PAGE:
How good was she? Who knows?

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WINX’S amazing career has ended without one big question ever being answered, says Chief Writer RON REED:

OF ALL the astonishing elements of the Winx story, jockey Hugh Bowman might have selected the one that stands out most when he said after her final triumph that “we may never know how good she is”.

We certainly won’t ever discover how long the mighty mare may have been able to keep up her winning streak, because it’s now officially over – 33, and no longer counting. Or whether she could have dominated overseas.

That’s fine by everybody. There would be nothing whatsoever to prove by asking her to race on, only the risk that some day, somewhere, something will beat her, and who would want that to happen? If it was at the hands – hooves? – of some b-grader who just happened to catch her on the way down, it would be more than an indignity, it would be a travesty – if not a tragedy.

The connections would have trouble forgiving themselves.

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Certainly, it would be beyond greedy to ask her to keep performing as a galloping ATM. She has already won more money, more than $26 million, than any horse in history, and her already wealthy owners and other connections have enjoyed an experience that has enriched them in far more valuable ways than simply watching their bank accounts swell.

They’re not alone there. Far from it.

You don’t have to be a racing aficionado to have been captivated by the fairytale of the horse that, once she found her feet early in her career, proved to be the nearest thing to sporting perfection that we have ever witnessed.

A multitude of people bet on her to win her last race without any intention of ever claiming the tiny dividend because they just wanted some sort of tangible reminder that they were part of one of the most uplifting feel-good stories the nation has experienced for the past five years.

Yes, Black Caviar was never beaten at all, not in 25 outings, and she is on a high and mighty pedestal of her own, but there has been an aura, an intangible quality, about Winx that has captivated people even more, and which has also left Makybe Diva’s hat-trick of Melbourne Cups in her wake.

It takes a lot to do that, but four Cox Plates — the classiest race on the Australian calendar — is a pretty handy starting point for any comparisons people might want to make.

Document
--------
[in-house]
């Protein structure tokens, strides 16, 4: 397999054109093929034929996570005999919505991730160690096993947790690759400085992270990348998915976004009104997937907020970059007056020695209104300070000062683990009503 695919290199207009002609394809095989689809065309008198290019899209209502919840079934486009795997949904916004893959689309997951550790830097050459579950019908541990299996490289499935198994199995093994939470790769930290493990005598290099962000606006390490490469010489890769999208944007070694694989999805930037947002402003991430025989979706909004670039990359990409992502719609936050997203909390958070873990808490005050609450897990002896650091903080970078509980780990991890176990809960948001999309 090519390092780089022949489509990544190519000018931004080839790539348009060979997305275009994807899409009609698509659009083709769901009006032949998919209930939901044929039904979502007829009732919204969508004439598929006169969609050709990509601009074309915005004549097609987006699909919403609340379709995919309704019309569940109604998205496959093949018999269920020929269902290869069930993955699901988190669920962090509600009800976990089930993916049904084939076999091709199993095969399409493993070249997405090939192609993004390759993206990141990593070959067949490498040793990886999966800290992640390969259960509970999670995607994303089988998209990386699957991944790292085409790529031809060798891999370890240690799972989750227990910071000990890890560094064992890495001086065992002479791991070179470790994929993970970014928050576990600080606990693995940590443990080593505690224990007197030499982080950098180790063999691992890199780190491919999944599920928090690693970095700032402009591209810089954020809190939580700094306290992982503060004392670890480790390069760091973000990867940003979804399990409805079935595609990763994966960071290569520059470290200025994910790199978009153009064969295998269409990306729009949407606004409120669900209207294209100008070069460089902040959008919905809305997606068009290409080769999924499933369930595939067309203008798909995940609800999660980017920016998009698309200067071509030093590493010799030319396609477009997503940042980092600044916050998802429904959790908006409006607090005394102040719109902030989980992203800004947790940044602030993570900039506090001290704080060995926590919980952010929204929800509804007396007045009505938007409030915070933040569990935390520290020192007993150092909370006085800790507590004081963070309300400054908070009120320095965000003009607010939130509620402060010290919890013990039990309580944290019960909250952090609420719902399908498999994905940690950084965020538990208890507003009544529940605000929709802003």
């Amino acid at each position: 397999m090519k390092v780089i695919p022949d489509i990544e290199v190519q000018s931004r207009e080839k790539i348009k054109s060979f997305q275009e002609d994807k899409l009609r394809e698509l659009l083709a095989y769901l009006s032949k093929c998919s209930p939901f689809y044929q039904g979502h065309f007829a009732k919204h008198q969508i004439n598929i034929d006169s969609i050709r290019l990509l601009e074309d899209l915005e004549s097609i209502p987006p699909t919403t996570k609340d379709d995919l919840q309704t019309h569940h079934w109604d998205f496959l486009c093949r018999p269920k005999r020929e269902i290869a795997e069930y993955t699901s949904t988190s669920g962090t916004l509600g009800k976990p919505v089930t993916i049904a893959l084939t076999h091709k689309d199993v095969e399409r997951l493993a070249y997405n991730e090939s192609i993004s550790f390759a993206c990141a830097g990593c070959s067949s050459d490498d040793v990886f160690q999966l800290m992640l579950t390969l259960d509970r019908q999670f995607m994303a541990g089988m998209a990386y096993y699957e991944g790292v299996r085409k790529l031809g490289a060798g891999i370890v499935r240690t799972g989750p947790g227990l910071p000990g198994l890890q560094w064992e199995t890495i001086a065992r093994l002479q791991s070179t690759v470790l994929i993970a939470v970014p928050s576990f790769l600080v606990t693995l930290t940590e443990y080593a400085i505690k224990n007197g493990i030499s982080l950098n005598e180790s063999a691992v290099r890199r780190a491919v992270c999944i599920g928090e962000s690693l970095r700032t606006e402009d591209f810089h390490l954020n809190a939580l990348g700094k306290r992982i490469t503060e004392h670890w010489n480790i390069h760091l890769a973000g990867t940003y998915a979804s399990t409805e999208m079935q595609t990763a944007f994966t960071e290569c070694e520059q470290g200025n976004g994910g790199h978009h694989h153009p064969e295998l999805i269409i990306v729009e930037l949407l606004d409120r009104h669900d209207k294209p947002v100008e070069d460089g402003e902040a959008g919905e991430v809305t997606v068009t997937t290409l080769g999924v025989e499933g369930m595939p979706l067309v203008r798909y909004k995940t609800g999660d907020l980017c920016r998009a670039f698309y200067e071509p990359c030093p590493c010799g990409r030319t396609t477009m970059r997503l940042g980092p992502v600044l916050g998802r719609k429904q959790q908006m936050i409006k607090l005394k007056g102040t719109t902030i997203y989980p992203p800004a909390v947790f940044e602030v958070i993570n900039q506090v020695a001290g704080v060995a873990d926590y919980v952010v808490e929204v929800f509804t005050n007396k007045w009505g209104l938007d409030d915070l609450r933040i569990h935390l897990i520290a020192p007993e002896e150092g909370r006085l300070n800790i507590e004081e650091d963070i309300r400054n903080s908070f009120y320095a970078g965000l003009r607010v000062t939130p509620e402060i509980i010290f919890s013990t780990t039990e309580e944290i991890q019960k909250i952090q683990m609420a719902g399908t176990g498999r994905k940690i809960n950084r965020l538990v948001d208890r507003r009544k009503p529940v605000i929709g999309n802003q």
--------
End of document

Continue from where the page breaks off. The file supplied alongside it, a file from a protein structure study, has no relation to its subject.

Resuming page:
As usual, Winx was not asked to do any more than she had to in order to account for her eight mostly well-credentialled rivals in the Queen Elizabeth Stakes, even though she raced wide, also as usual, to avoid any danger of getting caught in traffic.

How much more could she have done if she needed to?

Who knows? Not Bowman, who has said that he pushed her hard in her Cox Plates but not necessarily to the absolute depths of her seemingly limitless ability.

That’s the thing about her – most champions, man or beast, have to reach as far as they can into their reserves of talent, courage and willpower to keep dangerous challengers at bay, and there is always another one of those coming along.

She has never had a serious rival, an opponent consistently capable of stretching her to the limit.

There is not the slightest reason to be sad or disappointed that it is all over now – as they say, just be glad that it did happen, and that you saw it.

That said, the void she leaves behind is enormous for racing, which has been blessed by her magnetic presence. She brought people to every racetrack she graced, never more so than when 40,000 flocked to Royal Randwick, second only to Flemington as the centrepiece of the sport, to watch the emotional denouement.

With that as the backdrop, it was superb theatre – even if the script and the plot were as predictable as horse racing ever gets. Everyone, at the track or watching from afar on TV, still had butterflies generated by the nagging fear that something might finally go wrong – just as Don Bradman was bowled for a duck in his last Test innings.

But nothing did.

There is no other horse capable of generating such public participation and racing can only hope that the production line of distaff superstars, the Diva, Black Caviar and Winx, has not run its race just yet, so to speak. But we will be lucky if we see the likes of any of them again any time soon.

Even luckier than we have already been to see all three of them in such quick succession


Author: Ron Reed

RON REED has spent more than 50 years as a sportswriter or sports editor, mainly at The Herald and Herald Sun. He has covered just about every sport at local, national and international level, including multiple assignments at the Olympic and Commonwealth games, cricket tours, the Tour de France, America’s Cup yachting, tennis and golf majors and world title fights.



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